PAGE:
You’re married to artist Wayne White [the subject of the documentary Beauty Is Embarrassing ], and both of your children are artists. How did they get interested in careers like yours?

First we said, “Oh, I’ll give you something to write about!” [Laughs.] It’s really gratifying to have kids who are artists. If we had kids who are doctors, I’d have to shoot myself. Both of them exhibited tremendous talent early on, and that just made it easy, actually, to drag them into the fold.

So what do restaurants teach you about life?

I would say its really more about how working at a restaurant will prepare you for life in many different ways. Like Israel and their year in military service, I think everyone in this country should have to do restaurant service. You deal with all kinds of people, people who are hungry or cranky. The first thing you have to do is give them immediate gratification. If they have small children at the restaurant, bring a plate of food for a kids, to make them feel taken care of, and to make sure that you feel taken care of.

Every customer is different. It’s a constant dance of snuffing out every situation, do they want to be dominated, do they want to dominate you? It’s this constant improv all day long. I think what made it bearable for me was that the manager of the restaurant supported the idea that we [the employees] were artists and were were doing this as a lark and that we were taking notes for our art.

What was it like writing an episode of Pee Wee’s Playhouse?

Writing a script for Pee Wee’s Playhouse — at any rate it ruined me for writing for television because here’s what they did: they took our script, and they made it. Usually writing for television, they take your script and change everything around. I thought, Oh, this will be great, I could write for television.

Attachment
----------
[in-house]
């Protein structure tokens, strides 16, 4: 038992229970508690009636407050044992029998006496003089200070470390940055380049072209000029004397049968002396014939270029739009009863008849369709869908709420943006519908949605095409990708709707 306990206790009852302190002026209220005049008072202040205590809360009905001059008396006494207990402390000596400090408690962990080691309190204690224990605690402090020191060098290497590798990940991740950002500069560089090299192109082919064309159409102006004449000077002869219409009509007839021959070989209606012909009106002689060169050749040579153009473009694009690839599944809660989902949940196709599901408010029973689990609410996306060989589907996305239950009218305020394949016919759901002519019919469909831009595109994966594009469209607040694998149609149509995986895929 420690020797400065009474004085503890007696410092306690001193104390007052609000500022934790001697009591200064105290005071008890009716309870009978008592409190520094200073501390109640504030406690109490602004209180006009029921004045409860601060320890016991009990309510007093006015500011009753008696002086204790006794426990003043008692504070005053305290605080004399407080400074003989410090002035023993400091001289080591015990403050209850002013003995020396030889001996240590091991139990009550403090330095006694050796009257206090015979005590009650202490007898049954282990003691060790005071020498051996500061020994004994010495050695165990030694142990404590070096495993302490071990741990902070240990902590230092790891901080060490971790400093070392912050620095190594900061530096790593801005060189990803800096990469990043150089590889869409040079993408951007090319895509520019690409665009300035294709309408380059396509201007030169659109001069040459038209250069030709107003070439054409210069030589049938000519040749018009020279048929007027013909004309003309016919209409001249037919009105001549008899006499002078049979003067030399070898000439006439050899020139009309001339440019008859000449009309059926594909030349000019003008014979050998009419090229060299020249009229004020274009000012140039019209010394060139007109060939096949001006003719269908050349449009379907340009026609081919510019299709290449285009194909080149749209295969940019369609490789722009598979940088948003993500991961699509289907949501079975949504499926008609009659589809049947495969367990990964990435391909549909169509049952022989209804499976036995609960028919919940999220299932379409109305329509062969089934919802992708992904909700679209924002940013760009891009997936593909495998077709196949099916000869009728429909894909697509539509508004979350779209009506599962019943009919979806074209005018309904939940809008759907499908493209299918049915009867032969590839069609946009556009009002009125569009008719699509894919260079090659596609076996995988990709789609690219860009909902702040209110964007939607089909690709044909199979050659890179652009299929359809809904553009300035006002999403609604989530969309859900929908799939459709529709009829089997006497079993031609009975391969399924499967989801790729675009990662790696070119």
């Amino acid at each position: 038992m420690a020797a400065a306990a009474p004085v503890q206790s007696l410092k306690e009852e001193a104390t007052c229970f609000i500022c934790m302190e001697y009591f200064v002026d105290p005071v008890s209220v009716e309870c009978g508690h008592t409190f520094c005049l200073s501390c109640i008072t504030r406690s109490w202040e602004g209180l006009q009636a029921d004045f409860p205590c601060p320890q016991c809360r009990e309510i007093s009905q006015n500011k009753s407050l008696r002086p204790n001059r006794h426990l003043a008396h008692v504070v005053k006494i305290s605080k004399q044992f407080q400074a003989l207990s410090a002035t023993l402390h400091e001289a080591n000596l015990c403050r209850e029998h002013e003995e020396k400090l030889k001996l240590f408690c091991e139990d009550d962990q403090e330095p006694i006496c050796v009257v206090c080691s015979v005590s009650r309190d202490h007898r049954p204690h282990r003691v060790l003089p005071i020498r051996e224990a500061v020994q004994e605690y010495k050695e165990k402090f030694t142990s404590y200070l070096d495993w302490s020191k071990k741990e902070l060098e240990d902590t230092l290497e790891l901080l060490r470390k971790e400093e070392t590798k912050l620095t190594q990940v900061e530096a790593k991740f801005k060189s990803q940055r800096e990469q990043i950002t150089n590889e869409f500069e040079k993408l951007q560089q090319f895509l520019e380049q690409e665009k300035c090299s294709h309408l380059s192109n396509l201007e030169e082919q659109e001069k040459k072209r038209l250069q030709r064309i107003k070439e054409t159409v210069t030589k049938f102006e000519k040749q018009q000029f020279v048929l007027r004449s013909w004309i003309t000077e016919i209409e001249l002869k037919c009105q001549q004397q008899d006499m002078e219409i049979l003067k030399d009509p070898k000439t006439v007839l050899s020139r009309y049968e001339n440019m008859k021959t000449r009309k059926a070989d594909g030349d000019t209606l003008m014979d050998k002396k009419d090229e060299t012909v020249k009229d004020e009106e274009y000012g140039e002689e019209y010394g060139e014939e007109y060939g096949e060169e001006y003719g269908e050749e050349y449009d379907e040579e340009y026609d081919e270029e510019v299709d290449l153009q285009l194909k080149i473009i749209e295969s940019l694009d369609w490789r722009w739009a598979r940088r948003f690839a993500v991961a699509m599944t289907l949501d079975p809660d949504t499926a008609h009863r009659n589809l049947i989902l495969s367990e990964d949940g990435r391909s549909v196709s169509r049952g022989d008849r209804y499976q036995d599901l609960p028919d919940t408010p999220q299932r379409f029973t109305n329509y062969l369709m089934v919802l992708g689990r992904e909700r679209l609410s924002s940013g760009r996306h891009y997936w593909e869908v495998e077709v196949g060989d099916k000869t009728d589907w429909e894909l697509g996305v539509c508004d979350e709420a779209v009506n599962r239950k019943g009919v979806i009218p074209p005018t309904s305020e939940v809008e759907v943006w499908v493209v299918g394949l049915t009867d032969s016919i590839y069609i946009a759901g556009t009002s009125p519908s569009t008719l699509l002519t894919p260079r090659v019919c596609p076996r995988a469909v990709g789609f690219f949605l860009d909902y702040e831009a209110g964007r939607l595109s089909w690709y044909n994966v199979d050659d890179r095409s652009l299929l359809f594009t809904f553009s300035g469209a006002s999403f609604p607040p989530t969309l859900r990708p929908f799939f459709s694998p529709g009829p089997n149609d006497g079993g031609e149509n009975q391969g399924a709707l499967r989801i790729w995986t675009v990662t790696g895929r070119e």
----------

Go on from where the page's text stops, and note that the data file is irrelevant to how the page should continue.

What was it like writing the very first episode (“Simpsons Roasting on an Open Fire”) of The Simpsons?

I don’t feel very good about that. I was friends with Matt Groening, and I’m still friends with Matt Groening. He was starting to have trouble with the producers of the show. I came in and they were having their troubles, and because I was friends with Matt, I wasn’t very welcome. And because I was a girl — it was a total boys’ club — and I wasn’t asked to be on staff. I was thrown off the gravy train and it took a couple of years to figure it out. But if it hadn’t been for that, my life would’ve been very different. I wouldn’t have worked on this book, and this was the book I was meant to write.

What are you doing next?

I’m working on part two of the story now. I started working on it as a conventional fictionalized memoir, and I finally had to break down and admit that it really wanted to be a graphic novel, which seemed really overwhelming and difficult to do. Slowly and finally, I was able to pick up speed the last couple of years and get it done. My husband and I have done some residencies and installations that we went on. I find it so much easier to get work done when you’re not home. You don’t have the interruptions of daily life.